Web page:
MacArthur's General Staff - United States Army Center of Military History. The Campaigns of MacArthur in the Pacific, Volume I. Reports of General MacArthur. Retrieved on 2006-12-08., p. 24 ()
Map of Imperial Japanese advances in the Southwest Pacific and Southeast Asia areas during the first five months of the Pacific Campaign of World War II.
Photo: A mushroom cloud rises after a heavy explosion on board the U.S. Navy aircraft carrier USS Lexington (CV-2), 8 May 1942. This is probably the great explosion from the detonation of torpedo warheads stowed in the starboard side of the hangar, aft, that followed an explosion amidships at 1727 hrs. Note USS Yorktown (CV-5) on the horizon in the left center, and destroyer USS Hammann (DD-412) at the extreme left.
Unknown - U.S. Navy photo 80-G-16651
Photo: Midway Atoll, several months before the battle. Eastern Island (with the airfield) is in the foreground, and the larger Sand Island is in the background to the west.
Unknown - U.S. Navy photo 80-G-451086
Aerial photograph of Midway Atoll, looking just south of west across the southern side of the atoll, 24 November 1941. Eastern Island, then the site of Midway's airfield, is in the foreground. Sand Island, location of most other base facilities, is across the entrance channel.
Photo: More details
USS Yorktown at Pearl Harbor days before the battle
Unknown - U.S. Navy photo 80-G-13065
The U.S. Navy aircraft carrier USS Yorktown (CV-5) in Dry Dock No. 1 at the Pearl Harbor Naval Shipyard, 29 May 1942, receiving urgent repairs for damage received in the Battle of Coral Sea. She left Pearl Harbor the next day to participate in the Battle of Midway. USS West Virginia (BB-48), sunk in the 7 December 1941 Japanese air attack, is being salvaged in the left distance.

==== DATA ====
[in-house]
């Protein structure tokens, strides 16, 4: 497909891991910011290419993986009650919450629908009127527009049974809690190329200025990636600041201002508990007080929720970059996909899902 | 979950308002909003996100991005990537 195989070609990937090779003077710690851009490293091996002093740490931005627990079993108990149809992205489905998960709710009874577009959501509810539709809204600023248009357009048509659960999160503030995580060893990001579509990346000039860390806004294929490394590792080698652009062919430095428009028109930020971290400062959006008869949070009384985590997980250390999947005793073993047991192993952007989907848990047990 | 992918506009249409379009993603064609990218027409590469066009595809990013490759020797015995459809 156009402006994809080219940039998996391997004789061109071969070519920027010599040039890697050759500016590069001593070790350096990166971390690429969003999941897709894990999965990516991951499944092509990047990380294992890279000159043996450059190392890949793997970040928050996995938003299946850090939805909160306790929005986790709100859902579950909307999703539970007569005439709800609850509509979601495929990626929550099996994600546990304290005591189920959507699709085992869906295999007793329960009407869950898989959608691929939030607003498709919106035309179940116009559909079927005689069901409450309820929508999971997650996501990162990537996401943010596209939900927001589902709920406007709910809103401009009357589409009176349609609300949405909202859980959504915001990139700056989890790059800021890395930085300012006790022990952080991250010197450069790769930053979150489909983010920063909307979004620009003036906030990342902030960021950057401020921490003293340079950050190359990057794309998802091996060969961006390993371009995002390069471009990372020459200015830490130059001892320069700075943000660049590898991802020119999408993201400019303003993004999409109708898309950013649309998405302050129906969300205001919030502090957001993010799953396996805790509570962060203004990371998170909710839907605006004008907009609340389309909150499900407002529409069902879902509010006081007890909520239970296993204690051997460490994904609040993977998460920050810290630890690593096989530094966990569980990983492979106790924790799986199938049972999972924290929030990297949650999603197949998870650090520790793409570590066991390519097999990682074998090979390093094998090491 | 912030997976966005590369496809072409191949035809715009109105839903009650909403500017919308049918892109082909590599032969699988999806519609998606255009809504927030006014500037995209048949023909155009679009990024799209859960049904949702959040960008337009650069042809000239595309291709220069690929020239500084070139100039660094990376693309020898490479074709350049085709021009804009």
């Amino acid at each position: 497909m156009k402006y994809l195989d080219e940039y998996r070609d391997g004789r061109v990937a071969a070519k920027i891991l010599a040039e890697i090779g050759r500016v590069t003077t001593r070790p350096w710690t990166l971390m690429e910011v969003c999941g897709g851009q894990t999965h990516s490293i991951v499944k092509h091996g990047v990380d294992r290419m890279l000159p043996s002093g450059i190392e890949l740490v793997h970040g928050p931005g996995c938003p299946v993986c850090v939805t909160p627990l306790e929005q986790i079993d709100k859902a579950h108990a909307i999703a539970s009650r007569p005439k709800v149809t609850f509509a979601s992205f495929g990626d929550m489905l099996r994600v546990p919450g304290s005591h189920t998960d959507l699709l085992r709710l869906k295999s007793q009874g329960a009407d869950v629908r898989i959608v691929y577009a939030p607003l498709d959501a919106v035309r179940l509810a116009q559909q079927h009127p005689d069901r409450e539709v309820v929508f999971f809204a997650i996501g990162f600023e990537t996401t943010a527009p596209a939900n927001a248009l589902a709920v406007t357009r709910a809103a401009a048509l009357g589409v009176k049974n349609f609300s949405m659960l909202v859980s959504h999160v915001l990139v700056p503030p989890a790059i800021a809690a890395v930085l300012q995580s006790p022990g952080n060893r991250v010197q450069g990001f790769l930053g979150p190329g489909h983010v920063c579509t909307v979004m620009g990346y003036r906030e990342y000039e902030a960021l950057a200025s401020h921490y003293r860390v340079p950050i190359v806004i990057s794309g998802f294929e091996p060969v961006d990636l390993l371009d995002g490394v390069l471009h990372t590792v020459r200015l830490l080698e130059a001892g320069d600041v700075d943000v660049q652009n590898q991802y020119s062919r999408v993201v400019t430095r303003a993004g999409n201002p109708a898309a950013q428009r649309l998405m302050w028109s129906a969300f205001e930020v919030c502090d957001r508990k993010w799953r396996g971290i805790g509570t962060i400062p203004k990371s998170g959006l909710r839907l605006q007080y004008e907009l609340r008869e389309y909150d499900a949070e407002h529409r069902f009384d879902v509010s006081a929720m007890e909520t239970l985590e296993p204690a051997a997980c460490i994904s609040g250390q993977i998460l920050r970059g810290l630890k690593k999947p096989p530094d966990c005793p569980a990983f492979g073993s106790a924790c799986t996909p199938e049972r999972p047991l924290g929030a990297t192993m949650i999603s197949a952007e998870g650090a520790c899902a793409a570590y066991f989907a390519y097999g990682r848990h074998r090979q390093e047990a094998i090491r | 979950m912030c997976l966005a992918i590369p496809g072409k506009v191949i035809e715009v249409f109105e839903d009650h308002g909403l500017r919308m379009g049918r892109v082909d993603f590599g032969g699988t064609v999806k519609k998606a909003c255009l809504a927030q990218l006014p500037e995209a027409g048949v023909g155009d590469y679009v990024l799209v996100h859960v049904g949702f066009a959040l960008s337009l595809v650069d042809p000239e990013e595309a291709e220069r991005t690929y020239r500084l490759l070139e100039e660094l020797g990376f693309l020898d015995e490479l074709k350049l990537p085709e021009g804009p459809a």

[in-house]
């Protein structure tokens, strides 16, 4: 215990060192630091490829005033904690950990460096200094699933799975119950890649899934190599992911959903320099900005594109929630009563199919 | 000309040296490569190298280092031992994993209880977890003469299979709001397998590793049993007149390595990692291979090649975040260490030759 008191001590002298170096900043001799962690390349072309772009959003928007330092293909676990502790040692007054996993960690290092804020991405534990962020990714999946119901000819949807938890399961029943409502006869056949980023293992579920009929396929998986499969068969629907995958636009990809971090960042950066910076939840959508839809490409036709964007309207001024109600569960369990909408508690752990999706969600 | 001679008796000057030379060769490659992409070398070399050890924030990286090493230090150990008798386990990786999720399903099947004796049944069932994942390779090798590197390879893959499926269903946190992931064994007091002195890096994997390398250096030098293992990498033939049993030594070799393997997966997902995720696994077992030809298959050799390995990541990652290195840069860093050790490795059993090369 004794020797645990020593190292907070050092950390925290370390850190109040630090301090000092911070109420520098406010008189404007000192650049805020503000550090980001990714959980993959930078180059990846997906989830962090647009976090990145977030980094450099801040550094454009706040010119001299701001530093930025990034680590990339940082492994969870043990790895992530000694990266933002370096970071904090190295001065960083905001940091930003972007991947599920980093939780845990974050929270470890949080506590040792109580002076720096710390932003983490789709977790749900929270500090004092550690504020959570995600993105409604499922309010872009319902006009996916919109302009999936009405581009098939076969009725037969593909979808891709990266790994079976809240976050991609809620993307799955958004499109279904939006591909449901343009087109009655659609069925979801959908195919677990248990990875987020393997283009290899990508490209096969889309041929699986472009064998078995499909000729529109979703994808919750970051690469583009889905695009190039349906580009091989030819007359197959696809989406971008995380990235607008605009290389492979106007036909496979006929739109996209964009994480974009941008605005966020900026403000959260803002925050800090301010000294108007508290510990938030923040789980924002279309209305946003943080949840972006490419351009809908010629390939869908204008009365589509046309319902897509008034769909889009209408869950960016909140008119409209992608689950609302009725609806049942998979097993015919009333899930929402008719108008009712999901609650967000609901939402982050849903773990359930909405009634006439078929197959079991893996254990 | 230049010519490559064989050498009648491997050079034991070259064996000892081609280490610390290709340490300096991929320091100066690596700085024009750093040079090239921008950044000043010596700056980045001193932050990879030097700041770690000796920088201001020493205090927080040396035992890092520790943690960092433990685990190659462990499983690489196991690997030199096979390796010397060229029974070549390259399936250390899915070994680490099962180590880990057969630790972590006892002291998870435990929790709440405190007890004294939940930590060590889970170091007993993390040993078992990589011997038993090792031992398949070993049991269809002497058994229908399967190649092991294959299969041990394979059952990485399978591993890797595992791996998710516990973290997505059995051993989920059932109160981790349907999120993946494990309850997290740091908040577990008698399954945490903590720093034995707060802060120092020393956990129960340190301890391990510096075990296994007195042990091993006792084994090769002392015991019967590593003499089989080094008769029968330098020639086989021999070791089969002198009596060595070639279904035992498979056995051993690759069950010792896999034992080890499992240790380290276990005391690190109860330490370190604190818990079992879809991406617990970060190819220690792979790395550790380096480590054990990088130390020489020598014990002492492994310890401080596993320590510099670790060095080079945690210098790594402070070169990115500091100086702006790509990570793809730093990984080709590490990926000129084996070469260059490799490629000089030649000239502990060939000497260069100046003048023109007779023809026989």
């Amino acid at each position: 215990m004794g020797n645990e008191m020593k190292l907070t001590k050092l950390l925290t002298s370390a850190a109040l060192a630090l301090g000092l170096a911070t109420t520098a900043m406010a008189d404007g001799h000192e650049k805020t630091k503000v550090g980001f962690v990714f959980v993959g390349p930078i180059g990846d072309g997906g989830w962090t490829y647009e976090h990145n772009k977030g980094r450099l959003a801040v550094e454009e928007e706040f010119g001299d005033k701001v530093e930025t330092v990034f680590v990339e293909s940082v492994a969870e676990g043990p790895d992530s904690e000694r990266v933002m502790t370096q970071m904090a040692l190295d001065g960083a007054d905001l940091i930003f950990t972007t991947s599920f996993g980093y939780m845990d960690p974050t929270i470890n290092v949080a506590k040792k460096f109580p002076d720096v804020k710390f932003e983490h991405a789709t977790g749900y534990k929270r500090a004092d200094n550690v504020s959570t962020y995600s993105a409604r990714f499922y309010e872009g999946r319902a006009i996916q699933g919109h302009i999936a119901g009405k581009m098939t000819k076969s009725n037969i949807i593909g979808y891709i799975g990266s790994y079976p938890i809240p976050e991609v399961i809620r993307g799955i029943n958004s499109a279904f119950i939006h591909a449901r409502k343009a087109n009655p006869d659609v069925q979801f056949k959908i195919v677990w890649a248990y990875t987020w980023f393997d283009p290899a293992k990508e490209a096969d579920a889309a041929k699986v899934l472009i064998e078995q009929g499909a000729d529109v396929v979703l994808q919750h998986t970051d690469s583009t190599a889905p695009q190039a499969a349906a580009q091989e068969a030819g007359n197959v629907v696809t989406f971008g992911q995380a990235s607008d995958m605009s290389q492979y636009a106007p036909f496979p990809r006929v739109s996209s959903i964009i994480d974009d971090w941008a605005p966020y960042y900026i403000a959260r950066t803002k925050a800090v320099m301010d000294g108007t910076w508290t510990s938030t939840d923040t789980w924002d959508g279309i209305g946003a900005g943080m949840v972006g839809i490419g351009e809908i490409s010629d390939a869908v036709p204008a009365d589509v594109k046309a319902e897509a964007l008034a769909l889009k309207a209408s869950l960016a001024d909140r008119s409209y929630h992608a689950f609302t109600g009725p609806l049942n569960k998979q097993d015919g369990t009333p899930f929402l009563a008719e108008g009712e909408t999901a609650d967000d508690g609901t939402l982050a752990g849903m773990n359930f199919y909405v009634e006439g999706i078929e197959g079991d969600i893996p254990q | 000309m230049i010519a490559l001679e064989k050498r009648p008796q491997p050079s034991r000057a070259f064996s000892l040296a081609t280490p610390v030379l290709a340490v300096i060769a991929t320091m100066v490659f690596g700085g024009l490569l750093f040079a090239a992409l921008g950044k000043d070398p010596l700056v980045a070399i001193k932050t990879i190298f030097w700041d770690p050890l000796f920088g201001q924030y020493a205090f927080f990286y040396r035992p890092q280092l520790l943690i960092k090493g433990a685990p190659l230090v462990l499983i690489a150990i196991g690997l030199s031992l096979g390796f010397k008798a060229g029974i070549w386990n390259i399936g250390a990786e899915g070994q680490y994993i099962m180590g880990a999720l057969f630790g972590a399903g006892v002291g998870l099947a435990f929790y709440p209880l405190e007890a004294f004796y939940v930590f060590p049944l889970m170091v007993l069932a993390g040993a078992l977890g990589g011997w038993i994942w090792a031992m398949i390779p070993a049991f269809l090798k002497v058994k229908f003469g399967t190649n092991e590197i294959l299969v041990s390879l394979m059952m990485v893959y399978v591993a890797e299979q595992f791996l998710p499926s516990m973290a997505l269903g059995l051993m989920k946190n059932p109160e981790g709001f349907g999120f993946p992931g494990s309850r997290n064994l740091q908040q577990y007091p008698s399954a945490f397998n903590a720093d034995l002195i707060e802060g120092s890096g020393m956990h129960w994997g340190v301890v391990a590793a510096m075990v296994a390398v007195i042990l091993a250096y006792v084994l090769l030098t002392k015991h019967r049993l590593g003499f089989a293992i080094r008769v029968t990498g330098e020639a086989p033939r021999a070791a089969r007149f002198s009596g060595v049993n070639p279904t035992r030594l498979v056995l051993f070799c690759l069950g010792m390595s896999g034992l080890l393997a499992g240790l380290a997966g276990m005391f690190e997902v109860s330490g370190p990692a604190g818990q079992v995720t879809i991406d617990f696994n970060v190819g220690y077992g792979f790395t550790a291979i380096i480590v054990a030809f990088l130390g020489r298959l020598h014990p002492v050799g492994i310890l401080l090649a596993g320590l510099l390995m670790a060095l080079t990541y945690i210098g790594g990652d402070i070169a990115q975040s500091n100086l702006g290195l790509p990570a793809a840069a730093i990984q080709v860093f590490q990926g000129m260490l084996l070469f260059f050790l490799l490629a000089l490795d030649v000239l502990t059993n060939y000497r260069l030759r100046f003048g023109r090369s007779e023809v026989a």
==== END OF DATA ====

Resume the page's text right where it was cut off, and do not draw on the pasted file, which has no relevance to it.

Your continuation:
A B-17 attack misses Hiryū; this was taken between 08:00–08:30. A Shotai of three Zeros is lined up near the bridge. This was one of several combat air patrols launched during the day.
Unknown - U.S. Navy photo USAF-3725
The Japanese aircraft carrier Hiryu maneuvers to avoid bombs dropped by USAAF Boeing B-17E Flying Fortress bombers during the Battle of Midway on 4 June 1942.
Photo: More details
Yorktown at the moment of impact of a torpedo from a Nakajima B5N of Lieutenant Hashimoto's 2nd chūtai
USN, photographed from USS Pensacola (CA-24) - Official U.S. Navy Photograph 80-G-414423, U.S. National Archives.
USS Yorktown (CV-5) is hit on the port side, amidships, by a Japanese Type 91 aerial torpedo during the mid-afternoon attack by planes from the carrier Hiryu, in the Battle of Midway, on 4 June, 1942. Yorktown is heeling to port and is seen at a different aspect than in other views taken by USS Pensacola (CA-24), indicating that this is the second of the two torpedo hits she received. Note very heavy anti-aircraft fire.